In Music

The Velvet Whip at the ruins of the old Lake Front Depot, 1968.

New book tells the unconventional story of "The Legendary Velvet Whip"

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Until 15 years ago, when I wrote about the Avant Garde Coffeehouse on Milwaukee's East Side, I'd never heard of The Velvet Whip. How I'd managed to pass more than 20 years in this town ignorant of this landmark local band remains a mystery to me.

But once I'd heard, I had to know more, and I sought out Dan Ball – or he sought me out, I can't remember – and we talked for a story on the unique band that pushed the boundaries of rock and roll – and of showmanship (I'm looking at you, The Richard, RIP) – in Milwaukee.

Now Ball, with fellow band member Henry Steinfort, has created "The Legendary Velvet Whip," a self-published book tracing the band's short but important trajectory.

In fact, he's done it twice.

Once finished with the 257-page book, Ball realized that for a small bump in price he could make the book 421 pages, so he expanded it.

Loaded with photos and memories, the large format paperback – with a hard-to-miss cover (pictured at right) – will be a walk down memory lane for some and and eye-opening look at what was going on in the late 1960s on Milwaukee's East Side.

I asked Ball what led him to do the book and to expand it ...

OnMilwaukee: Can you tell me what prompted you to write the book?

Dan Ball (pictured at left): When I first got the Internet installed in my business office, I decided to contact old friends, especially the guys in the Whip and The Baroques. As I continued, I asked all sorts of questions that I covered in the book, through my memories and theirs.

I had a vague idea of printing all my thoughts and theirs in book form. When you contacted me for the article about the Whip, I was inspired to actually start creating the book. I had a lot to say, along with Henry and eventually Tom (Ruppenthal), Chuck (Reitzner and The Richard (Bussian).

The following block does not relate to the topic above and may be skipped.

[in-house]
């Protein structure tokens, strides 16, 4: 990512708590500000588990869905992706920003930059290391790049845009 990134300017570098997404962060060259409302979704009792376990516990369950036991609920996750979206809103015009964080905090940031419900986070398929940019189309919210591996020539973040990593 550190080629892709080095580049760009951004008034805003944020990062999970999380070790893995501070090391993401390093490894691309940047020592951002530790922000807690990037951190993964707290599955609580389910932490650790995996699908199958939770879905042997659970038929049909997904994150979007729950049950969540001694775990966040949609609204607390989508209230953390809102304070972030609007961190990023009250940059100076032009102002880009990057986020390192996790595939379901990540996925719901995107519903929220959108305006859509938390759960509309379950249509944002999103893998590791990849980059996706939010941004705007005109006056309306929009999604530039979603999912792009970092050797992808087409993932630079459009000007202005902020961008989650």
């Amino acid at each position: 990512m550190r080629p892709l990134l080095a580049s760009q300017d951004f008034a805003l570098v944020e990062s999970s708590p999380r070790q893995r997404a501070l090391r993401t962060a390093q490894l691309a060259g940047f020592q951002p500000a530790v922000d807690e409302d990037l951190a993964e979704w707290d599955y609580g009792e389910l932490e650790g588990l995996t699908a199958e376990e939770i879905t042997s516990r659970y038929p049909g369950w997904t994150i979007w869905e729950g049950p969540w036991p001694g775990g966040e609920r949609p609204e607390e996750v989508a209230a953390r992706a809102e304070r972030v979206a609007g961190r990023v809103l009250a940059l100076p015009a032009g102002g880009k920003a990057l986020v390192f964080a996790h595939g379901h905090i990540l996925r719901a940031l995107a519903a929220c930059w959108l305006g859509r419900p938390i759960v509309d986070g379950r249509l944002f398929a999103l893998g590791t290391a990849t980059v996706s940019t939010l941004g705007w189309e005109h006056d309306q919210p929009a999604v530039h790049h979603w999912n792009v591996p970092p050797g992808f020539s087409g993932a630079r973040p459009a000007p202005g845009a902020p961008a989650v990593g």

And why did you decide to expand it?

I had a lot of photos leftover and not in the book. Adding them increased my cost by $2 a book, so I decided it was worth it as a complete statement.

Was it difficult to do? Had your memory (and others') faded?

As far as being difficult to do, I had nothing to compare. It just kept growing and I had more questions and stories to tell. My memory hadn't faded and the details were sharp.

Was The Richard still alive to help while you were working on it?

The book was essentially finished when The Richard died. I drove four hours to and back from his memorial service near Black River Falls and gave his two daughters and ex-wife Ellen copies of what he had written. I decided to keep what each member had written, with little editing except for grammar and punctuation.

How has the response been so far?

I have had enthusiastic responses and bemusement of the cover by the talented photographer James Middleton. I was bowled over by the fantastic introduction by Paul Krajniak, retired CEO of Discovery World.

What do you hope will be the legacy of The Velvet Whip and do you think the book will help with that?

I want to give people an insight into the counterculture of the late '60s Milwaukee and the complexities of the characters of the Whip. This is a living memorial and a story that hasn't been told in depth.

As I said in the last paragraph, "As you have read, it was a fun and funny time to be in the Velvet Whip and to have it all such a big part of our lives. The memories will fade but the book will remain, probably in my basement."

How can folks get a copy?

The book is available at Amazon Books, "The Legendary Velvet Whip." I am searching for a place for a book release gathering, to answer questions and evade incarceration.


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